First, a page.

- Novartis is teaming up with a gene therapy developer to produce lentiviral vectors for its highly anticipated drug CTL019 (tisagenlecleucel) as well as other CAR-T candidates.
- The deal hands Oxford BioMedica $10 million upfront, though the British drugmaker could snag more than $100 million over the next few years if it provides certain "performance incentives and bioprocessing and development services," according to a Thursday statement. Oxford BioMedica may also reap undisclosed royalties on potential CTL019 sales as per an earlier agreement with the big pharma.
- If CTL019 hits at least $1 billion in peak, worldwide annual sales (assuming it progresses to market), investment firm Jefferies estimates that Oxford BioMedica will reap £65 million to £75 million ($84 million to $97 million) annually from the Novartis deal, which is set for three years but could last up to five.
Novartis filed CTL019 as a treatment for adult lymphoblastic leukemia with the Food and Drug Administration earlier this year, and could see an approval decision as soon as September. The Swiss drugmaker anticipates the CAR-T therapy, along with about a dozen other pipeline candidates, to be potential blockbusters.
That's good news for the bottom line over at Oxford BioMedica, which specializes in developing lentiviral vectors — a type of retrovirus used to transport genetic material into cells — through its LentiVector technology platform. Moreover, CAR-T drug production has already proven profitable for Oxford BioMedica.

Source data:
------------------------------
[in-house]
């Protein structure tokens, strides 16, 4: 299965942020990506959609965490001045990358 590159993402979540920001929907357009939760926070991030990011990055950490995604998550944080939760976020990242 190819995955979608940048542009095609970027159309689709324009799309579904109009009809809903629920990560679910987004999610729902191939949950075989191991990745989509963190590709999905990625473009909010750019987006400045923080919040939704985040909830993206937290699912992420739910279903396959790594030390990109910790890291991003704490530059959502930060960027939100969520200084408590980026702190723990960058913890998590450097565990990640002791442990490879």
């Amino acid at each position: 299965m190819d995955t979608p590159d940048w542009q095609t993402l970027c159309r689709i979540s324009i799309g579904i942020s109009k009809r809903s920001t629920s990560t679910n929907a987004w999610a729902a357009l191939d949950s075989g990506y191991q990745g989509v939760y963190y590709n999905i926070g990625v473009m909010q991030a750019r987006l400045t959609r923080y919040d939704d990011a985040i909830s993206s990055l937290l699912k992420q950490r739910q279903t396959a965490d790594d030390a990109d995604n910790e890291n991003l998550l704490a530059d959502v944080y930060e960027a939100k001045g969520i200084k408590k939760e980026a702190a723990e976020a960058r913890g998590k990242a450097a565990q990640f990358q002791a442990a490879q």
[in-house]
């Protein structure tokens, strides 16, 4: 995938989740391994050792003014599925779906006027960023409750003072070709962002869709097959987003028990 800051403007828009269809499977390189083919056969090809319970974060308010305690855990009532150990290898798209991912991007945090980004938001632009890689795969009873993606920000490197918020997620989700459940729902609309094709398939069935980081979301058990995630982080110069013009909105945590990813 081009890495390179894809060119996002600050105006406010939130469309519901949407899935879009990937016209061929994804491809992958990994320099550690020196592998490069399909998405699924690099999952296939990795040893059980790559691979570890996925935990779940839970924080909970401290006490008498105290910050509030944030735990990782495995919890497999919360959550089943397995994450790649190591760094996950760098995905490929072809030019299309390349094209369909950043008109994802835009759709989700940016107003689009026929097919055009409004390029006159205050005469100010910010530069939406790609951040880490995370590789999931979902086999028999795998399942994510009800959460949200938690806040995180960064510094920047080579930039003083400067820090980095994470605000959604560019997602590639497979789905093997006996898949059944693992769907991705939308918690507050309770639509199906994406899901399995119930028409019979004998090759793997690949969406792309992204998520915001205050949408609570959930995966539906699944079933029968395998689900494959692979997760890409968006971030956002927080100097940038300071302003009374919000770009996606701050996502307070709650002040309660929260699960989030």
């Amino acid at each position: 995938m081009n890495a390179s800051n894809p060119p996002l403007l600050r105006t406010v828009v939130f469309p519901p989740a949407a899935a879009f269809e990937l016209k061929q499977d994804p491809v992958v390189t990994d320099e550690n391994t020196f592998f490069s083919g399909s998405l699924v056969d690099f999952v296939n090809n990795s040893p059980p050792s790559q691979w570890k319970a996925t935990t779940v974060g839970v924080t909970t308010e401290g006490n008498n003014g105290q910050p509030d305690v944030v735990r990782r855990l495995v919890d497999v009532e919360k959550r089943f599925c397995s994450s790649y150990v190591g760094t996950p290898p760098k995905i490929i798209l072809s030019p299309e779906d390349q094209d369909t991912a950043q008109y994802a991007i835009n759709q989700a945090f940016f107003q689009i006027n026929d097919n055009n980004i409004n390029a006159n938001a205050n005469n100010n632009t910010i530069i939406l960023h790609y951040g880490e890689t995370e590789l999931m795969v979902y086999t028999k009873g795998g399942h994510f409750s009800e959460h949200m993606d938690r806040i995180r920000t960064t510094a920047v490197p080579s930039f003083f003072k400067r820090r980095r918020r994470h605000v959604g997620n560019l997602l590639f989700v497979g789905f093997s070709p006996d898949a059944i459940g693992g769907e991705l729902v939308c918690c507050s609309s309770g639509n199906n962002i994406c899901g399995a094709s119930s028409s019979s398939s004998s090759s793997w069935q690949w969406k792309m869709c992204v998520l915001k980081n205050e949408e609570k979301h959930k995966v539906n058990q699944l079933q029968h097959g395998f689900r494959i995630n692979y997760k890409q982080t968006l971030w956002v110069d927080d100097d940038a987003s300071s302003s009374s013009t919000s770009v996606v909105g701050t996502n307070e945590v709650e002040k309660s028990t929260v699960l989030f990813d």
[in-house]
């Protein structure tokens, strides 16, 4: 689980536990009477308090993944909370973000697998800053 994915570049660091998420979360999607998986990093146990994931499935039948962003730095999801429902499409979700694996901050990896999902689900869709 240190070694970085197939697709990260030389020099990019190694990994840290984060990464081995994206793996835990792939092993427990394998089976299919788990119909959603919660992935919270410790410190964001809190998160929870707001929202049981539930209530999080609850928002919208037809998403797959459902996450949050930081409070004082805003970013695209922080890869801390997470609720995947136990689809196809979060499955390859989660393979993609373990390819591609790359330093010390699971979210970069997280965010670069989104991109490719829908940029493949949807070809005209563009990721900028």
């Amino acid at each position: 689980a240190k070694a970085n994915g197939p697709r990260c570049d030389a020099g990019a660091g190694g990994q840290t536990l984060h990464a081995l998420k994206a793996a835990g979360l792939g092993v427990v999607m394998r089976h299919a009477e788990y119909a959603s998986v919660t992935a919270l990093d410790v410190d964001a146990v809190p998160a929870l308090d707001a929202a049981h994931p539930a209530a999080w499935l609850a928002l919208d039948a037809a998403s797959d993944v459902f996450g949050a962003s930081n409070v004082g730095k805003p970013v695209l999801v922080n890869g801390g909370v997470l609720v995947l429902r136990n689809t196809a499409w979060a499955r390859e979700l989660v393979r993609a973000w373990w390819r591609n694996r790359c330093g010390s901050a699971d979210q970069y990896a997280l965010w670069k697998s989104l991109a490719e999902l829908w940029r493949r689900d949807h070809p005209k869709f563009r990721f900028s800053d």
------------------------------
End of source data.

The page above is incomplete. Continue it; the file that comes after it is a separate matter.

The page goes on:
Last year, Oxford BioMedica's gross income increased 64% from 2015 to £30.8 million. Much of that growth came from new bioprocessing facilities that allowed vector production for CTL019 development to balloon. The company has been working with Novartis for years, inking a deal back in 2013 worth a tiny £2.5 million and £4 million ($3.2 million to $5.1 million) that was advanced a year later and valued at up to $90 million.
"The new deal with Novartis will strengthen the Group’s balance sheet immediately and will support the Group’s continued growth over the next three years," John Dawson, Oxford BioMedica's CEO, said in the July 6 statement.
Jefferies analyst Peter Welford echoed those sentiments in an investor note, highlighting that Novartis has disclosed five other CAR-T medications in its pipeline in addition to CTL019. Collectively, the investment firm believes those programs could reach $2 billion in peak, worldwide sales.
"We are confident [Oxford BioMedica] is on a path to sustainable profitability," Jefferies analyst Peter Welford wrote in a July 6 investor note. "Successfully securing external funding for continued clinical development of the largely overlooked proprietary pipeline could crystalise additional value."
For Novartis, locking down a commercial and clinical supply of the lentiviral vectors it will use to generate CTL019 strengthens its manufacturing position ahead of a potential approval for the CAR-T drug. Due to the complex nature of ex vivo autologous cell therapy, manufacturing is a key focal point. Production speed and reliability of production will be crucial to the commercial success of any CAR-T cleared for market.